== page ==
The Americans with Disabilities Act (ADA) prohibits employers from discriminating against applicants and employees with disabilities. The ADA also requires employers to provide reasonable accommodations -- changes to the workplace or the position -- to allow employees with disabilities to do their jobs. As long as an applicant or employee with a disability can perform the essential functions of the job, with or without a reasonable accommodation, the employer may not make hiring, firing, disciplinary, or other employment-related decisions based on the person's disability.
The ADA doesn't specifically require employers to provide disability training to their employees or otherwise educate their workforce about disabilities. However, there are some good reasons to offer this type of training, particularly to managers and supervisors.
Why Provide Disability Training
There are several benefits to offering training to employees and managers on disability discrimination. Disability training can help you:
- Create a more inclusive workplace. Unfortunately, people with disabilities are often subject to negative stereotypes about their ability to work, their intelligence, or their diligence and work ethic. These stereotypes sometimes result from bigotry and malice; perhaps more often, they result from simple ignorance. Educating managers and employees about disability discrimination can help prevent stereotyping and unfair judgments about employees with disabilities.
- Improve productivity and morale. Sometimes, coworkers are resentful or fearful of employees with disabilities, which can lead to morale problems and difficulty working together effectively. Coworkers may misperceive a reasonable accommodation for an employee with a disability as unfair special treatment, not realizing that the accommodation is both legally and practically required to help the employee do his or her job. Some coworkers may be uncomfortable around employees with disabilities, because they are afraid of saying something offensive or they simply don't know how to act or what to say. Disability training can help employees and managers understand both how the law treats people with disabilities and how others should treat them. For example, a training session might include common etiquette tips for interacting with employees who use wheelchairs, such as not to hang or lean on the wheelchair and not to jump in to assist a person in a wheelchair unless asked for help.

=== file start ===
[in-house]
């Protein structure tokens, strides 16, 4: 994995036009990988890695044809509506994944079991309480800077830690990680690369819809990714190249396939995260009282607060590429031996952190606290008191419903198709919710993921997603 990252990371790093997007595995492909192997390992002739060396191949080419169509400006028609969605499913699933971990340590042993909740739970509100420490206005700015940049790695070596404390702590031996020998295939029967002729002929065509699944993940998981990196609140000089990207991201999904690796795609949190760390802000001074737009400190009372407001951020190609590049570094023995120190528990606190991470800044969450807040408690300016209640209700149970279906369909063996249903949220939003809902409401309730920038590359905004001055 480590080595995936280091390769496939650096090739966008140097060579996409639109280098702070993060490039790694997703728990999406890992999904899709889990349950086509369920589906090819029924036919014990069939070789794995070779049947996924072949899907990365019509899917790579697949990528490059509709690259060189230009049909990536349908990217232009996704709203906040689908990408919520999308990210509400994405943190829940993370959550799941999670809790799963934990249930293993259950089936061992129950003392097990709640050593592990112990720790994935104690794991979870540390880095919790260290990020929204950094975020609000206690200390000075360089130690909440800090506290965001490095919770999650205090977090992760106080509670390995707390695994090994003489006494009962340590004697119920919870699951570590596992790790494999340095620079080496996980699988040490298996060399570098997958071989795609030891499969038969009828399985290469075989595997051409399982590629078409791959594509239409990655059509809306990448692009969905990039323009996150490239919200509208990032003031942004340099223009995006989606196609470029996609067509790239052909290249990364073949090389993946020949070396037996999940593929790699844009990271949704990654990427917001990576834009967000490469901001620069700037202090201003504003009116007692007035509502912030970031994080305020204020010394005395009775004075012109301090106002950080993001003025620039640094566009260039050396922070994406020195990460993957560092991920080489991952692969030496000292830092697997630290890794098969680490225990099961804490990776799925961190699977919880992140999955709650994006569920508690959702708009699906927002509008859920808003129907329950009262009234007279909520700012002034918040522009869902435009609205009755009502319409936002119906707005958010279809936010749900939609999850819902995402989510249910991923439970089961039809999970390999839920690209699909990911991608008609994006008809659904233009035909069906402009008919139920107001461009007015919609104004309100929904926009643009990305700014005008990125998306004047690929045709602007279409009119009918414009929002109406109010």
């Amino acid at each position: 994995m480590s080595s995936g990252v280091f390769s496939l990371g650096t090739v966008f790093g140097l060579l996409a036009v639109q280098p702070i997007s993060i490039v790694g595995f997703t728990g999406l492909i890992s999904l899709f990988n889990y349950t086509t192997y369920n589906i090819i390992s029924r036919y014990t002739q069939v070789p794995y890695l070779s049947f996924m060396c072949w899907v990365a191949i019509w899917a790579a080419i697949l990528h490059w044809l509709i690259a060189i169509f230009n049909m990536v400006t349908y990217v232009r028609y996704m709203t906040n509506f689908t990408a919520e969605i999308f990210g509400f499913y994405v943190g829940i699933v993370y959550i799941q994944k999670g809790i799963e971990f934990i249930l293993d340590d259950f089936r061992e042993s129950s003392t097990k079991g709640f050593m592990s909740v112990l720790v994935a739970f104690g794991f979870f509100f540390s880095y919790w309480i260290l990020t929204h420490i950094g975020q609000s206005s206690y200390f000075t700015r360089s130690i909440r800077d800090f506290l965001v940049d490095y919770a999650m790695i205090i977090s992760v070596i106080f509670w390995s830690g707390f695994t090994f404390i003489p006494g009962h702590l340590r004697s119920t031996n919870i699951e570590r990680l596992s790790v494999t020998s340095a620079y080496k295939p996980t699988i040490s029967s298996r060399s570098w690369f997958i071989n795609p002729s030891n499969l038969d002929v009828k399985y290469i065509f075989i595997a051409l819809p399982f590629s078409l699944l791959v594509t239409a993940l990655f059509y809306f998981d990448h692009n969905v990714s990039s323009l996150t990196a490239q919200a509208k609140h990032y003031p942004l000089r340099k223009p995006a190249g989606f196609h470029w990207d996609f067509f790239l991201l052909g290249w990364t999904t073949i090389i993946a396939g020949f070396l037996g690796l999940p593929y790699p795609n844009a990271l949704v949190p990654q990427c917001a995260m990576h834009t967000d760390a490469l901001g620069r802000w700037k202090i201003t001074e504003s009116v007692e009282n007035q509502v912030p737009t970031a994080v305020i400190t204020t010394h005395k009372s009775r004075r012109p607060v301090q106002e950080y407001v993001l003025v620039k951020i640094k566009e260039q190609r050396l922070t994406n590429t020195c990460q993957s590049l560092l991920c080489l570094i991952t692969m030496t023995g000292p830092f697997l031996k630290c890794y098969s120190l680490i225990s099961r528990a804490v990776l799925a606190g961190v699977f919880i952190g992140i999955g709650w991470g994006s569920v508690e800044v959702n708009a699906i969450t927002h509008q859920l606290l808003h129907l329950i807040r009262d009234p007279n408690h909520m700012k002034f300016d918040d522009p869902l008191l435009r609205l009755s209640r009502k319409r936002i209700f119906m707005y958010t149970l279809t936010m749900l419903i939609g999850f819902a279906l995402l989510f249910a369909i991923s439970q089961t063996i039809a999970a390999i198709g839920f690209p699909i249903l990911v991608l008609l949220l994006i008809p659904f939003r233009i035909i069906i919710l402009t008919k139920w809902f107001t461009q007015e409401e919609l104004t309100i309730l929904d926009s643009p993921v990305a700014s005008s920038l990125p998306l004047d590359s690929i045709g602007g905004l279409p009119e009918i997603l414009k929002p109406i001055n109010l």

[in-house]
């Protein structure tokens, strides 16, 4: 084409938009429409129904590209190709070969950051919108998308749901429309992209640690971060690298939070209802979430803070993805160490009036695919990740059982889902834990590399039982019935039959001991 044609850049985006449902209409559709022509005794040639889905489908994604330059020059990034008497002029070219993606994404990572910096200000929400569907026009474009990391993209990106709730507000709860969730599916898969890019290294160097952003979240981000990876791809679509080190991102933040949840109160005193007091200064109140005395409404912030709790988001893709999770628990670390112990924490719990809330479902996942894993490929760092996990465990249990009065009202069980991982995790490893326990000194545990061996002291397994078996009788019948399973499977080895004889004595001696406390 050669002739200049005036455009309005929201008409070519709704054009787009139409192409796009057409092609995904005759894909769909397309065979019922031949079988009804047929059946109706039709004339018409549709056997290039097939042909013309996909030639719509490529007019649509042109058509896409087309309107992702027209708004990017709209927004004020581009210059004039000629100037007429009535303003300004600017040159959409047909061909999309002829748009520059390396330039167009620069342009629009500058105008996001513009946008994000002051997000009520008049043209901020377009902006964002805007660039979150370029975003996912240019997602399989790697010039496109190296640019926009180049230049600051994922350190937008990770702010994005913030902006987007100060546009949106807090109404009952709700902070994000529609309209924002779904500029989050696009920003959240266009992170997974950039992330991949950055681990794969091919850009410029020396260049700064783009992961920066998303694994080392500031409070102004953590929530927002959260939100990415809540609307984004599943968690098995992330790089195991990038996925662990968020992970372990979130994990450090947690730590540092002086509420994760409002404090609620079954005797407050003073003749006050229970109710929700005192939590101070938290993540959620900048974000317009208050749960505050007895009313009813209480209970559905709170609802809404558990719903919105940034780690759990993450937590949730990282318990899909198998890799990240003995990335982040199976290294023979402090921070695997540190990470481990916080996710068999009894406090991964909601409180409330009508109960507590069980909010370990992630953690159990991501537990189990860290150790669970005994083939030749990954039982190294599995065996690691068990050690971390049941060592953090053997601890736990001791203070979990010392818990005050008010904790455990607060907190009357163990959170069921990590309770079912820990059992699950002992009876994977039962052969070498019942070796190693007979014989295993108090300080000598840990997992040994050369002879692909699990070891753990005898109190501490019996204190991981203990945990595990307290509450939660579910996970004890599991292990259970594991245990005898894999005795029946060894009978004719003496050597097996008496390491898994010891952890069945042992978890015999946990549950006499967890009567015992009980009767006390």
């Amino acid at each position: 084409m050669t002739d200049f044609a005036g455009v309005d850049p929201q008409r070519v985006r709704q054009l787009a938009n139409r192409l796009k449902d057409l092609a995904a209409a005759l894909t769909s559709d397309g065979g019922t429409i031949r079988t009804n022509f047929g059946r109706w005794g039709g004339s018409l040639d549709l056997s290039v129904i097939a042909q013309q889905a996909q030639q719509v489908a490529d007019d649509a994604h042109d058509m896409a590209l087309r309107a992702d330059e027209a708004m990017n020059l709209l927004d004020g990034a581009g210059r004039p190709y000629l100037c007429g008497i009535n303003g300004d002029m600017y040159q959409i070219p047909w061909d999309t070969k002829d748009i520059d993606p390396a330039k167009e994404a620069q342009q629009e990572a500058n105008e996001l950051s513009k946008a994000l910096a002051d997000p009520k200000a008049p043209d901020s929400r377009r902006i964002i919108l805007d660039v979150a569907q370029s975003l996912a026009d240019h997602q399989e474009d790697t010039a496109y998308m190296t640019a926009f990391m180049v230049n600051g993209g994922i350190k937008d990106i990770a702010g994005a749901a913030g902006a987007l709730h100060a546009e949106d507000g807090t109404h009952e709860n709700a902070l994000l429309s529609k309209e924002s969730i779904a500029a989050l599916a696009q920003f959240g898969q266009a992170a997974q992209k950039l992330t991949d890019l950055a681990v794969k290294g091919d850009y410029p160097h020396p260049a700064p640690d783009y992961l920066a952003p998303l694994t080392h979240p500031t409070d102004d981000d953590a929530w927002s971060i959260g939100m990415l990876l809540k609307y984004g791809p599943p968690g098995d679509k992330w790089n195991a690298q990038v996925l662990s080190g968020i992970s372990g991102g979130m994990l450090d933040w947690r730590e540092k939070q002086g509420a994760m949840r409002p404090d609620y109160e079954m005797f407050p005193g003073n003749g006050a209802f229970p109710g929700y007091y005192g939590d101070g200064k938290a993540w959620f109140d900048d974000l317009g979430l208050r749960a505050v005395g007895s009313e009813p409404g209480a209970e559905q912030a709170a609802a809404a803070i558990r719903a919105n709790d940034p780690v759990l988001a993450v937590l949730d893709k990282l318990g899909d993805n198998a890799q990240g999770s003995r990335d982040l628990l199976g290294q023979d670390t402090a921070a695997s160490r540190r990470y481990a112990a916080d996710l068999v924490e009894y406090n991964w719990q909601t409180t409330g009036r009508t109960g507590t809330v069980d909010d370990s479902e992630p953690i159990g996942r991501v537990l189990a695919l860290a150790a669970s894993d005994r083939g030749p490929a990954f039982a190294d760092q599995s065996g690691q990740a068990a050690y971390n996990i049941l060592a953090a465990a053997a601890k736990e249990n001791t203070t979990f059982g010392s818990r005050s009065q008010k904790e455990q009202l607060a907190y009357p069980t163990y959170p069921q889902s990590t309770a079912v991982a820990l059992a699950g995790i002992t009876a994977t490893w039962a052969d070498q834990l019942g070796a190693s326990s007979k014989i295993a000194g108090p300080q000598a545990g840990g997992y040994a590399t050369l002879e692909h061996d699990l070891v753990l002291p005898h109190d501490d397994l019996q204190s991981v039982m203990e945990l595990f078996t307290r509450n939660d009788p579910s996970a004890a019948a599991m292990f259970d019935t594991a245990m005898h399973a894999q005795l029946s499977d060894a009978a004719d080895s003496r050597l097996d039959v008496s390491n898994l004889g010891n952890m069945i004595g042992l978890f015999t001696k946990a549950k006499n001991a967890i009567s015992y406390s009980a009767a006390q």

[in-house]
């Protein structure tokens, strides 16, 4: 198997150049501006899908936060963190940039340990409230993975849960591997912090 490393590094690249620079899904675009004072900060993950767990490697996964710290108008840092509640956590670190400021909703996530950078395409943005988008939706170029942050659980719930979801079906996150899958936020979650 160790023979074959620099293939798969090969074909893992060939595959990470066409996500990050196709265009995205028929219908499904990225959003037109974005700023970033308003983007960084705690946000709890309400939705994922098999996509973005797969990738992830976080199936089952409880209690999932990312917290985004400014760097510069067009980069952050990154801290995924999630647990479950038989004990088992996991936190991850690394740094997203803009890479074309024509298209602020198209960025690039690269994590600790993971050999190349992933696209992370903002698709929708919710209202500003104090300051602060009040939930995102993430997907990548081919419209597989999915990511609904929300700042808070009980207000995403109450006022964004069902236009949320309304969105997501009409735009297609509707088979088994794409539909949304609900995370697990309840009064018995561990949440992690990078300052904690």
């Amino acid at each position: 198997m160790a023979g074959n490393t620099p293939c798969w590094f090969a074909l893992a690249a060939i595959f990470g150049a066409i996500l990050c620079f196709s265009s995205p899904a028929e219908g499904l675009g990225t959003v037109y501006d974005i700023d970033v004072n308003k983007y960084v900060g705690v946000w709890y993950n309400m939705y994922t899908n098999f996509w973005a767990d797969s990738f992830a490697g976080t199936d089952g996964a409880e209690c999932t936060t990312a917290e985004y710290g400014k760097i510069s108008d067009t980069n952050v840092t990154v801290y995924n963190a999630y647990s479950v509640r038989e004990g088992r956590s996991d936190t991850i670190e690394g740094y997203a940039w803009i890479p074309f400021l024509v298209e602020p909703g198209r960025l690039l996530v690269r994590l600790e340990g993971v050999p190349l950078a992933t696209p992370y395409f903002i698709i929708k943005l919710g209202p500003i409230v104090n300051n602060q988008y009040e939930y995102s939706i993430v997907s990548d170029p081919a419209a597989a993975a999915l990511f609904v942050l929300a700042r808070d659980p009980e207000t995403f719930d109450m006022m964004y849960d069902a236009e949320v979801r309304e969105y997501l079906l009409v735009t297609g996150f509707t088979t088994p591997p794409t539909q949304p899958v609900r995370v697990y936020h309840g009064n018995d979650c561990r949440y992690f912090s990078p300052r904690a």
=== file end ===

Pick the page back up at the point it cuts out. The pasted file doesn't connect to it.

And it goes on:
Avoid claims of harassment and discrimination. Your company is legally prohibited from discriminating against or harassing employees or applicants with disabilities. If employees with disabilities are treated unfairly at work -- even if that mistreatment is unintentional -- they may have grounds for a lawsuit. Disability training can help employees and managers understand what the law requires and prohibits. For example, some employees may think that teasing a coworker because of a disability is simply a way of treating him or her as "part of the gang," but the employee may see it as unwanted harassment. Or, a manager may refuse an employee's request for an accommodation as too expensive or time-consuming, not realizing that the ADA requires employers to engage in an interactive process with employees to try to come up with a reasonable accommodation that doesn't pose an undue burden on the company.
If you are considering disability training for your workplace, you'll need some help. Contact the Equal Employment Opportunity Commission (EEOC) for information on training. An experienced employment lawyer can help you understand your legal obligations under the ADA, help you find a qualified trainer, or even conduct trainings for you.